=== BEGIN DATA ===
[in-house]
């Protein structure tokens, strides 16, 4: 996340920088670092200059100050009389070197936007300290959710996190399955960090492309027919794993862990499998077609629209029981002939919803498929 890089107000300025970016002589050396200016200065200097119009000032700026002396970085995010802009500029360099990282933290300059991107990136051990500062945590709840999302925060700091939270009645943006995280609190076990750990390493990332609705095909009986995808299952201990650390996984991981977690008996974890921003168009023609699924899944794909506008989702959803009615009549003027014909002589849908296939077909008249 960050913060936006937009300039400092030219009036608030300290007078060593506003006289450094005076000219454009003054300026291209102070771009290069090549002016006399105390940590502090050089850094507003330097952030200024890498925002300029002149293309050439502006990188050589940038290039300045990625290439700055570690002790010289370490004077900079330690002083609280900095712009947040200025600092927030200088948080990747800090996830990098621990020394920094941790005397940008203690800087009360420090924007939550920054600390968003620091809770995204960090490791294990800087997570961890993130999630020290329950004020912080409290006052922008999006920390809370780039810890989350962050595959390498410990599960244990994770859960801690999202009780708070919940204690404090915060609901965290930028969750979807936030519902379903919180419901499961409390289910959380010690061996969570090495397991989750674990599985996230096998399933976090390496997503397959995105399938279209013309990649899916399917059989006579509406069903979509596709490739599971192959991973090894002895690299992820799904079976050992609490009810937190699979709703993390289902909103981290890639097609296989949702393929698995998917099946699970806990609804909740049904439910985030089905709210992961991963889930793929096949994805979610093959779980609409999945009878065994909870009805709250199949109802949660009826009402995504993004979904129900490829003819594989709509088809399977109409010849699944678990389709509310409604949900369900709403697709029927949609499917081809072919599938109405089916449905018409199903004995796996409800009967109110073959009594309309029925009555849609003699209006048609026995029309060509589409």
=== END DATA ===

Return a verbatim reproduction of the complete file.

[in-house]
């Protein structure tokens, strides 16, 4: 996340920088670092200059100050009389070197936007300290959710996190399955960090492309027919794993862990499998077609629209029981002939919803498929 890089107000300025970016002589050396200016200065200097119009000032700026002396970085995010802009500029360099990282933290300059991107990136051990500062945590709840999302925060700091939270009645943006995280609190076990750990390493990332609705095909009986995808299952201990650390996984991981977690008996974890921003168009023609699924899944794909506008989702959803009615009549003027014909002589849908296939077909008249 960050913060936006937009300039400092030219009036608030300290007078060593506003006289450094005076000219454009003054300026291209102070771009290069090549002016006399105390940590502090050089850094507003330097952030200024890498925002300029002149293309050439502006990188050589940038290039300045990625290439700055570690002790010289370490004077900079330690002083609280900095712009947040200025600092927030200088948080990747800090996830990098621990020394920094941790005397940008203690800087009360420090924007939550920054600390968003620091809770995204960090490791294990800087997570961890993130999630020290329950004020912080409290006052922008999006920390809370780039810890989350962050595959390498410990599960244990994770859960801690999202009780708070919940204690404090915060609901965290930028969750979807936030519902379903919180419901499961409390289910959380010690061996969570090495397991989750674990599985996230096998399933976090390496997503397959995105399938279209013309990649899916399917059989006579509406069903979509596709490739599971192959991973090894002895690299992820799904079976050992609490009810937190699979709703993390289902909103981290890639097609296989949702393929698995998917099946699970806990609804909740049904439910985030089905709210992961991963889930793929096949994805979610093959779980609409999945009878065994909870009805709250199949109802949660009826009402995504993004979904129900490829003819594989709509088809399977109409010849699944678990389709509310409604949900369900709403697709029927949609499917081809072919599938109405089916449905018409199903004995796996409800009967109110073959009594309309029925009555849609003699209006048609026995029309060509589409």